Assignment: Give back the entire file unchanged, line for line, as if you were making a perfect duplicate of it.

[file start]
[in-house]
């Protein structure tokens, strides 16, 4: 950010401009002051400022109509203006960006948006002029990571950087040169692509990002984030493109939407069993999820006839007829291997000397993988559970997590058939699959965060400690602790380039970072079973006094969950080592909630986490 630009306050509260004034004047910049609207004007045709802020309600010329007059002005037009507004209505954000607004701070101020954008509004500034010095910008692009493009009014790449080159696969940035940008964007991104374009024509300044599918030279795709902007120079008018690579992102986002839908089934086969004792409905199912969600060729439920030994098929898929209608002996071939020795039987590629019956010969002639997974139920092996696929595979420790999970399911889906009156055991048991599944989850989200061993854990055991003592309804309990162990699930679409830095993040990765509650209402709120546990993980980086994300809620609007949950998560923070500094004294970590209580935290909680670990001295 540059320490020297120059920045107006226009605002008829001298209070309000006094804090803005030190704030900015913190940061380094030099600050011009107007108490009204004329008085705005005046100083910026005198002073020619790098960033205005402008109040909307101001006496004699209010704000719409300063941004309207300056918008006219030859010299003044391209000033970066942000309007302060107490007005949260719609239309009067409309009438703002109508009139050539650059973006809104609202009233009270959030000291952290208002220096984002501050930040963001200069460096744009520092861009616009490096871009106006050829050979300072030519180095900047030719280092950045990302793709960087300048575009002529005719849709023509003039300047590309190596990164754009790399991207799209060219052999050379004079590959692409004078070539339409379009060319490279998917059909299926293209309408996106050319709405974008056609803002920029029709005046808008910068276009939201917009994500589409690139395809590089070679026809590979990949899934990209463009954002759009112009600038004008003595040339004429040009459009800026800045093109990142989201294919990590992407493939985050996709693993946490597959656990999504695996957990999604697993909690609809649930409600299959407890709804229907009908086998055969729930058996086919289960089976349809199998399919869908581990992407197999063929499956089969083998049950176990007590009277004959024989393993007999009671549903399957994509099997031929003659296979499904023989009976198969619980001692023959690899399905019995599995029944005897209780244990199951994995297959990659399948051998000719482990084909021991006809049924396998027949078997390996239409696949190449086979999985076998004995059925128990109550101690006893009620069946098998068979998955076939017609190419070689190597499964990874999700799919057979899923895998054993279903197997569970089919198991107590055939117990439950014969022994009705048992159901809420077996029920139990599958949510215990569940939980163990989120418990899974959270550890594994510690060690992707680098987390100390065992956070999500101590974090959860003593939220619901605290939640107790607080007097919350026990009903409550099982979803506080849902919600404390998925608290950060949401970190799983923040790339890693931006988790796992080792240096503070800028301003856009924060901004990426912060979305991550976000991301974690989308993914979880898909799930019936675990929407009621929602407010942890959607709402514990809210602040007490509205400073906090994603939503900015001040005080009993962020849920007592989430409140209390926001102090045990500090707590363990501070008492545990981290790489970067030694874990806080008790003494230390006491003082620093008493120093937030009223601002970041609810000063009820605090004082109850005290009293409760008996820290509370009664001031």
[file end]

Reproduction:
[in-house]
């Protein structure tokens, strides 16, 4: 950010401009002051400022109509203006960006948006002029990571950087040169692509990002984030493109939407069993999820006839007829291997000397993988559970997590058939699959965060400690602790380039970072079973006094969950080592909630986490 630009306050509260004034004047910049609207004007045709802020309600010329007059002005037009507004209505954000607004701070101020954008509004500034010095910008692009493009009014790449080159696969940035940008964007991104374009024509300044599918030279795709902007120079008018690579992102986002839908089934086969004792409905199912969600060729439920030994098929898929209608002996071939020795039987590629019956010969002639997974139920092996696929595979420790999970399911889906009156055991048991599944989850989200061993854990055991003592309804309990162990699930679409830095993040990765509650209402709120546990993980980086994300809620609007949950998560923070500094004294970590209580935290909680670990001295 540059320490020297120059920045107006226009605002008829001298209070309000006094804090803005030190704030900015913190940061380094030099600050011009107007108490009204004329008085705005005046100083910026005198002073020619790098960033205005402008109040909307101001006496004699209010704000719409300063941004309207300056918008006219030859010299003044391209000033970066942000309007302060107490007005949260719609239309009067409309009438703002109508009139050539650059973006809104609202009233009270959030000291952290208002220096984002501050930040963001200069460096744009520092861009616009490096871009106006050829050979300072030519180095900047030719280092950045990302793709960087300048575009002529005719849709023509003039300047590309190596990164754009790399991207799209060219052999050379004079590959692409004078070539339409379009060319490279998917059909299926293209309408996106050319709405974008056609803002920029029709005046808008910068276009939201917009994500589409690139395809590089070679026809590979990949899934990209463009954002759009112009600038004008003595040339004429040009459009800026800045093109990142989201294919990590992407493939985050996709693993946490597959656990999504695996957990999604697993909690609809649930409600299959407890709804229907009908086998055969729930058996086919289960089976349809199998399919869908581990992407197999063929499956089969083998049950176990007590009277004959024989393993007999009671549903399957994509099997031929003659296979499904023989009976198969619980001692023959690899399905019995599995029944005897209780244990199951994995297959990659399948051998000719482990084909021991006809049924396998027949078997390996239409696949190449086979999985076998004995059925128990109550101690006893009620069946098998068979998955076939017609190419070689190597499964990874999700799919057979899923895998054993279903197997569970089919198991107590055939117990439950014969022994009705048992159901809420077996029920139990599958949510215990569940939980163990989120418990899974959270550890594994510690060690992707680098987390100390065992956070999500101590974090959860003593939220619901605290939640107790607080007097919350026990009903409550099982979803506080849902919600404390998925608290950060949401970190799983923040790339890693931006988790796992080792240096503070800028301003856009924060901004990426912060979305991550976000991301974690989308993914979880898909799930019936675990929407009621929602407010942890959607709402514990809210602040007490509205400073906090994603939503900015001040005080009993962020849920007592989430409140209390926001102090045990500090707590363990501070008492545990981290790489970067030694874990806080008790003494230390006491003082620093008493120093937030009223601002970041609810000063009820605090004082109850005290009293409760008996820290509370009664001031």